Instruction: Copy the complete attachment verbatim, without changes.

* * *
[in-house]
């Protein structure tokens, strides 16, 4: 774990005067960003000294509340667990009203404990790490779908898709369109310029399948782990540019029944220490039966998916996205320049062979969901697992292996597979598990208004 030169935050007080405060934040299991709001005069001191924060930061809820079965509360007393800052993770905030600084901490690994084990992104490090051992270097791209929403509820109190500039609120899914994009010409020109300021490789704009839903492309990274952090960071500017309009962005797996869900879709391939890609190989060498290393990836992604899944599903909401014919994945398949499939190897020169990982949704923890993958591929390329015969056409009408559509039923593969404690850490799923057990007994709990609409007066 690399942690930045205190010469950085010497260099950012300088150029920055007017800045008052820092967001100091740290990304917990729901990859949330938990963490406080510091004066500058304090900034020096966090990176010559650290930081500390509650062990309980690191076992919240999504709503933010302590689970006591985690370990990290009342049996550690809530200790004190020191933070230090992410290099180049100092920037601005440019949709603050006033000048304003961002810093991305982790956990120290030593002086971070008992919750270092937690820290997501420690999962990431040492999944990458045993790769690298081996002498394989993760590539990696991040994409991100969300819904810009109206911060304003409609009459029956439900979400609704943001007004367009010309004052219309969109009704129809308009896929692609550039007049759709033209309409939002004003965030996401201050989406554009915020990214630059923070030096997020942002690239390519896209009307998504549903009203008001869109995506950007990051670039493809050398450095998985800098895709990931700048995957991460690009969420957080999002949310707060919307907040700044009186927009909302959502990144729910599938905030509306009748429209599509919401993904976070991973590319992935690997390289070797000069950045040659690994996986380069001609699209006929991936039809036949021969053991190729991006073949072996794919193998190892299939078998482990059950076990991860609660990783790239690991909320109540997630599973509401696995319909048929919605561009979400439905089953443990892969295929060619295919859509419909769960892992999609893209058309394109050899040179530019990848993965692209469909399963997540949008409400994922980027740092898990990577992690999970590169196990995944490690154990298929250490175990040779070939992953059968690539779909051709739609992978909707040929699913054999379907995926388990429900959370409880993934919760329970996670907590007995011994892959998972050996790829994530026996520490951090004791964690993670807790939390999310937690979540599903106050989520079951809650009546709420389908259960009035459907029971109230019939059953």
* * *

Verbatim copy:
[in-house]
């Protein structure tokens, strides 16, 4: 774990005067960003000294509340667990009203404990790490779908898709369109310029399948782990540019029944220490039966998916996205320049062979969901697992292996597979598990208004 030169935050007080405060934040299991709001005069001191924060930061809820079965509360007393800052993770905030600084901490690994084990992104490090051992270097791209929403509820109190500039609120899914994009010409020109300021490789704009839903492309990274952090960071500017309009962005797996869900879709391939890609190989060498290393990836992604899944599903909401014919994945398949499939190897020169990982949704923890993958591929390329015969056409009408559509039923593969404690850490799923057990007994709990609409007066 690399942690930045205190010469950085010497260099950012300088150029920055007017800045008052820092967001100091740290990304917990729901990859949330938990963490406080510091004066500058304090900034020096966090990176010559650290930081500390509650062990309980690191076992919240999504709503933010302590689970006591985690370990990290009342049996550690809530200790004190020191933070230090992410290099180049100092920037601005440019949709603050006033000048304003961002810093991305982790956990120290030593002086971070008992919750270092937690820290997501420690999962990431040492999944990458045993790769690298081996002498394989993760590539990696991040994409991100969300819904810009109206911060304003409609009459029956439900979400609704943001007004367009010309004052219309969109009704129809308009896929692609550039007049759709033209309409939002004003965030996401201050989406554009915020990214630059923070030096997020942002690239390519896209009307998504549903009203008001869109995506950007990051670039493809050398450095998985800098895709990931700048995957991460690009969420957080999002949310707060919307907040700044009186927009909302959502990144729910599938905030509306009748429209599509919401993904976070991973590319992935690997390289070797000069950045040659690994996986380069001609699209006929991936039809036949021969053991190729991006073949072996794919193998190892299939078998482990059950076990991860609660990783790239690991909320109540997630599973509401696995319909048929919605561009979400439905089953443990892969295929060619295919859509419909769960892992999609893209058309394109050899040179530019990848993965692209469909399963997540949008409400994922980027740092898990990577992690999970590169196990995944490690154990298929250490175990040779070939992953059968690539779909051709739609992978909707040929699913054999379907995926388990429900959370409880993934919760329970996670907590007995011994892959998972050996790829994530026996520490951090004791964690993670807790939390999310937690979540599903106050989520079951809650009546709420389908259960009035459907029971109230019939059953």